"It wasn't a solar murder exactly, but it was damn close if you ask me!" said the Jr. Judge on the case. He was in a closed door discussion with the Sr. Lawyer, who believed that nothing short of capital punishment would suffice.
We'll skip the actual names, because they're mostly irrelevant in this case. The accused was an eighty-four year old father, who had done away with his entire family, in a most hideous, convoluted way. No one remained alive but him, and his care givers. They refused on personal grounds to testify against him.
The senior judge ruled against homicide. It was much too complicated a family history for a clear case. But, he could bring 2nd degree murder to stick, through some small, unknown, device of the law.
Solar flares had been recorded by the scientific community on the day of the deaths. The electrical systems of several large communities had been down for several hours, creating a very dark extended evening. Crime rates had skyrocketed in those communities, which had no advance preparation for the hydro deficiency. It had been all too simple.
Due to the lack of electrical appliances, computers, phones or heating, the northernmost communities gathered by candlelight, and oil lamps in a central building during the period of time that the solar storms raged.
Family members were charged with responsibility for the welfare of the children and elderly.
In this case, the elderly man could not be found. He had overturned his pickup truck on a gravel road, in his need to escape. From what, no-one was exactly sure. Some suspected a form of altzheimer's, dementia or schizophrenia.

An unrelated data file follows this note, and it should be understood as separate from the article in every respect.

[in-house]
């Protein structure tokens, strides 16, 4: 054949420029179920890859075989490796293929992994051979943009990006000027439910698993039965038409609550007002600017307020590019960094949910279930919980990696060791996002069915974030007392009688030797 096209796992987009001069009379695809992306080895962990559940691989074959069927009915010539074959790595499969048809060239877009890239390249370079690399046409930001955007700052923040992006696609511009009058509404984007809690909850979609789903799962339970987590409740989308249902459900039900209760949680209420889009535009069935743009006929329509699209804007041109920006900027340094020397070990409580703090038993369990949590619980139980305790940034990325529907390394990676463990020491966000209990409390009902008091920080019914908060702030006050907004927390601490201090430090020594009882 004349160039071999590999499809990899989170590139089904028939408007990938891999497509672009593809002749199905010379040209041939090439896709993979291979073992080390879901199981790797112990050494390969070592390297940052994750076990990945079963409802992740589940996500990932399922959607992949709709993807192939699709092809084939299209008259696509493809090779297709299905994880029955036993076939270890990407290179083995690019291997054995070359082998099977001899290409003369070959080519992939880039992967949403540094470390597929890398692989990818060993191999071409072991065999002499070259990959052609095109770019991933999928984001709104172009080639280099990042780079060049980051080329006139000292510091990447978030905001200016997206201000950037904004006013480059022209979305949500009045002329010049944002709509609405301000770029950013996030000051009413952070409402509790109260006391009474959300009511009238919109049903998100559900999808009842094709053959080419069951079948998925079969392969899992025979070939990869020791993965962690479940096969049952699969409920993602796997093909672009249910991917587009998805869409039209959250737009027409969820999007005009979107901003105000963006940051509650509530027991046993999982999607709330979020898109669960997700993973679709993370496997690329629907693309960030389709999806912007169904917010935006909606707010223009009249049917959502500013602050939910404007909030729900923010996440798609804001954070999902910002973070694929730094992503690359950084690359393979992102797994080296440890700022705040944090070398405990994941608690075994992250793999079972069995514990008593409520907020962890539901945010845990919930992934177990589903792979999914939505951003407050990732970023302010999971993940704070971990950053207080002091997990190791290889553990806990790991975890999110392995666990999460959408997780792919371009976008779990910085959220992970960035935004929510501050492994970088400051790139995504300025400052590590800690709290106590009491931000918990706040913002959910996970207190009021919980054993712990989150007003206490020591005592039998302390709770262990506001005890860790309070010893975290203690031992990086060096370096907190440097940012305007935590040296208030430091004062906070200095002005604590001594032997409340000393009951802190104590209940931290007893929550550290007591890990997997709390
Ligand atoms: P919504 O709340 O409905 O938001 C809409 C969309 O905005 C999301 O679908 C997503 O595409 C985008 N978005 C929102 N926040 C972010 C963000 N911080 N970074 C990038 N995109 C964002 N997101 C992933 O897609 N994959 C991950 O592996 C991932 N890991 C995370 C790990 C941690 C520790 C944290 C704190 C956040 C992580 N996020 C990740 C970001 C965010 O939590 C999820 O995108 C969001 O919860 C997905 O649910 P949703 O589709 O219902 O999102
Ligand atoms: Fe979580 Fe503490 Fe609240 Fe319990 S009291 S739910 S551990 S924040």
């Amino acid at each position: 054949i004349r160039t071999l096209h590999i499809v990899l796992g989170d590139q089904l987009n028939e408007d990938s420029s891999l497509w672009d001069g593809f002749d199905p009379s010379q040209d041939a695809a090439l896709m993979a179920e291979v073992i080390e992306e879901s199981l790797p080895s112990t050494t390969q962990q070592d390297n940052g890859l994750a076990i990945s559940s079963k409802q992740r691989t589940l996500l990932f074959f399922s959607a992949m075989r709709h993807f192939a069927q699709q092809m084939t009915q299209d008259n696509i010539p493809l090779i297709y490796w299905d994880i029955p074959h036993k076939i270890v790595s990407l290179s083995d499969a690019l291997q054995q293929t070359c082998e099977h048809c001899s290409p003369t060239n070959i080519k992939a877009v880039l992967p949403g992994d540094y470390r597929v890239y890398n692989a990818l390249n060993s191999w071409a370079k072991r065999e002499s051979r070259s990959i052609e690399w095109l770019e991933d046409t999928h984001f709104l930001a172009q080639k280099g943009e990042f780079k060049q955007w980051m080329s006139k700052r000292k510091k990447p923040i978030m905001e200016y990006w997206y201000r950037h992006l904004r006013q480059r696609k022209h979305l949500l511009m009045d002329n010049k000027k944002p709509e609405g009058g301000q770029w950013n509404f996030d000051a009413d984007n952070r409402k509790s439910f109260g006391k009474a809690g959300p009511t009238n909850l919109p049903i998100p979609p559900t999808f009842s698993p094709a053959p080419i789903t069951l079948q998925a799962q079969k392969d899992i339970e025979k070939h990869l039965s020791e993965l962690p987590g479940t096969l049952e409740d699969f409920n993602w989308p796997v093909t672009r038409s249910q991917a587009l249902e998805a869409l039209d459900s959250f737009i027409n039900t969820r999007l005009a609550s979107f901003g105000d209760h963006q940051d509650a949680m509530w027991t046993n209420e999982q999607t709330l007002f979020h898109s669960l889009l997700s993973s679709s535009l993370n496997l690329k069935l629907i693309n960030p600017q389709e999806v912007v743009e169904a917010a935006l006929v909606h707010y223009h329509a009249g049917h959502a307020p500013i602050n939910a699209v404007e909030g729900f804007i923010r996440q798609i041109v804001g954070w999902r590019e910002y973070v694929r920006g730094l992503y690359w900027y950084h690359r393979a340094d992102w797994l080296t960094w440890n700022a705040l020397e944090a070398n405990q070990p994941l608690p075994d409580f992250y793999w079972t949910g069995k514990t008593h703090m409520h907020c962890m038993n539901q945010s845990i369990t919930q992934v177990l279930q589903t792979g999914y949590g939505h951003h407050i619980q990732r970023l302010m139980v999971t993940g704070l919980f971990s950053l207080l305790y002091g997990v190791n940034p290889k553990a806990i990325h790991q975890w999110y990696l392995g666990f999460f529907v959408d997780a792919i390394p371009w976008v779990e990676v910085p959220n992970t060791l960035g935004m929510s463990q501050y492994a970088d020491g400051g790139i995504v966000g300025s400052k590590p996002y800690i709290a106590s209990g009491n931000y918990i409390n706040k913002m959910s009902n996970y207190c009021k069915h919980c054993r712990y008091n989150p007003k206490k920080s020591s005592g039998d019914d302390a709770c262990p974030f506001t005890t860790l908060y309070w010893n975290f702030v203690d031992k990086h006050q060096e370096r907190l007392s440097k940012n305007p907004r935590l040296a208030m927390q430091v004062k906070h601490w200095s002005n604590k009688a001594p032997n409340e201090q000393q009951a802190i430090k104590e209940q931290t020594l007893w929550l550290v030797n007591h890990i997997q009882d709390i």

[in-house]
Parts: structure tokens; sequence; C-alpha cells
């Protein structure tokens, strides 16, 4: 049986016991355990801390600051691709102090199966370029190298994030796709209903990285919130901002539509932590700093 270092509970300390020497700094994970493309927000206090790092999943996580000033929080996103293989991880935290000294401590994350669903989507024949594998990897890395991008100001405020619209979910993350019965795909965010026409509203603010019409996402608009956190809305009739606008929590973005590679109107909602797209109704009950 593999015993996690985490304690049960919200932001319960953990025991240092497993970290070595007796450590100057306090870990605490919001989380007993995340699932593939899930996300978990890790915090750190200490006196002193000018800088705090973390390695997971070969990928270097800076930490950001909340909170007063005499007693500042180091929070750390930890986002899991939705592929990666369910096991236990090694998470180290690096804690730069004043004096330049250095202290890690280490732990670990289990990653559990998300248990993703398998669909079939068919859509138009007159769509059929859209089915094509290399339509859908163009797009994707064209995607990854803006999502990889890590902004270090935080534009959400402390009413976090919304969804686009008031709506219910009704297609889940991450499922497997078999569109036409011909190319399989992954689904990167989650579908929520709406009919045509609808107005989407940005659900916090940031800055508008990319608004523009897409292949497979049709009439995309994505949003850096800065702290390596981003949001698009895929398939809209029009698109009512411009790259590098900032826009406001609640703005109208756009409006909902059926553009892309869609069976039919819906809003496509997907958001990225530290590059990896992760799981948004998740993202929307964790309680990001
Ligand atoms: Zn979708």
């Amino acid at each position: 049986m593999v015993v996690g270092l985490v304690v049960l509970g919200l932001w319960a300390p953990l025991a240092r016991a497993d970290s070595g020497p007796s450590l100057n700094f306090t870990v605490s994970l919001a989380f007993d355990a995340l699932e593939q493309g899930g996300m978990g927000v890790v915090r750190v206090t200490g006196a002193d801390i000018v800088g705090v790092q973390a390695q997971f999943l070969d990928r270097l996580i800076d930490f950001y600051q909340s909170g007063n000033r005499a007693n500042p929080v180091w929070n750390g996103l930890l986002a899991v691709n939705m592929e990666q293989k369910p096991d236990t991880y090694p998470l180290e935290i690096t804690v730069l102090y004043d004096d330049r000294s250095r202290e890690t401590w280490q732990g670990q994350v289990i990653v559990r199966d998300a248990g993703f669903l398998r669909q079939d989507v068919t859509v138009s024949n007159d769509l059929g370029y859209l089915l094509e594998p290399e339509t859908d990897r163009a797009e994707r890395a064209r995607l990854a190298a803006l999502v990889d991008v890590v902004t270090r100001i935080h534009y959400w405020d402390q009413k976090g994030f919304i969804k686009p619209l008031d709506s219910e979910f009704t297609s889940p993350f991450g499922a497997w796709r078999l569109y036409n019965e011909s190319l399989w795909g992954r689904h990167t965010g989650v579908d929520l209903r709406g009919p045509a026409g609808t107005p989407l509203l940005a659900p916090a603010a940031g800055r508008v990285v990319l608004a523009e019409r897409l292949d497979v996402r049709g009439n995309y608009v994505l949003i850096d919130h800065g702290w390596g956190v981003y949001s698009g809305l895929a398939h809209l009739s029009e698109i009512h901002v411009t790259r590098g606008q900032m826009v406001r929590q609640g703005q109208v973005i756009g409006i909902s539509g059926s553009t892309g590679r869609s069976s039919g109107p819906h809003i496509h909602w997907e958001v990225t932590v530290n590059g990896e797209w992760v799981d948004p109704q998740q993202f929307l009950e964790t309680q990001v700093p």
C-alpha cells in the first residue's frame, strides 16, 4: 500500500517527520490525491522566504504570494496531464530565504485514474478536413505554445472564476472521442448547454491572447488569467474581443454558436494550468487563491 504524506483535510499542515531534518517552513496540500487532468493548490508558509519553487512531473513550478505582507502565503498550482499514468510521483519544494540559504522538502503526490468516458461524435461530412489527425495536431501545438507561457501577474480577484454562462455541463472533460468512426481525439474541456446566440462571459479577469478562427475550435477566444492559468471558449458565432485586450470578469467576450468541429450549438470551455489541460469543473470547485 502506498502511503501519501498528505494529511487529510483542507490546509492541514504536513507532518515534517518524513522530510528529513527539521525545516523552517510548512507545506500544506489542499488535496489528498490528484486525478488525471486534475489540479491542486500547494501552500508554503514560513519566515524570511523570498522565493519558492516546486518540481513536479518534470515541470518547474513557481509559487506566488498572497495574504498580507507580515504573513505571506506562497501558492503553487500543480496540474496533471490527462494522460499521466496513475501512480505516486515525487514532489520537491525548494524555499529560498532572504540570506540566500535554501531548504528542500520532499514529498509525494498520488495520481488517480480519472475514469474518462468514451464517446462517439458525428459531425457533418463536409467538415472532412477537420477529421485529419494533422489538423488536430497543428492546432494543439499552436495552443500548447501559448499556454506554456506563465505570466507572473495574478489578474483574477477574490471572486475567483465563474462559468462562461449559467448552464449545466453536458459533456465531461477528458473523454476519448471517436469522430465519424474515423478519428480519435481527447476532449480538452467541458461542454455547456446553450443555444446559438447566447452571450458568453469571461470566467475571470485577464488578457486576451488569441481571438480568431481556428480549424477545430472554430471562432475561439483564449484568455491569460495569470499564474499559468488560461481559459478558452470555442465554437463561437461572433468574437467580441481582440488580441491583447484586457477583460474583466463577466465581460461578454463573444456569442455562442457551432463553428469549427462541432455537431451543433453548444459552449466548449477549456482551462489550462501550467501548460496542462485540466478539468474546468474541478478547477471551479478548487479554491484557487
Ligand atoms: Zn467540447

He was found inside the skin of a white grizzly bear, underneath his truck the next morning. Was he dead? No. But everyone else who had been in the vehicle was. His daughters, and their daughters. Body parts were scattered over a half acre piece of snow covered meadow, clearly having left the vehicle as fast moving projectiles. The carnage was horrendous.
The 84 year old man was pulled out alive, and recovered sufficiently in hospital to stand trial for his misdeeds.
The outcome of the trial was a very curious one. Everyone in the community came to sympathize with him. He had decided and acted on his own system of crime and punishment.
The burial grounds were dug up repeatedly every year, by the old man. He was searching for his lost family members, over and over. He knew they were there, he said. He could damn well read their names on the ugly tombstones that had been placed over their bodies!
Each time the digging was accomplished on a day of high solar flares. Authorities could never determine why and how the flares were implicated in his strange behavior.
Each day following, the town's people assembled again to rebury their dead with due respect and ceremony. The only man who didn't attend was the father.
He was busy assembling the house, in which he intended his freshly exhumed 'living' dead family to live with him!
Writing by Regina Stemberger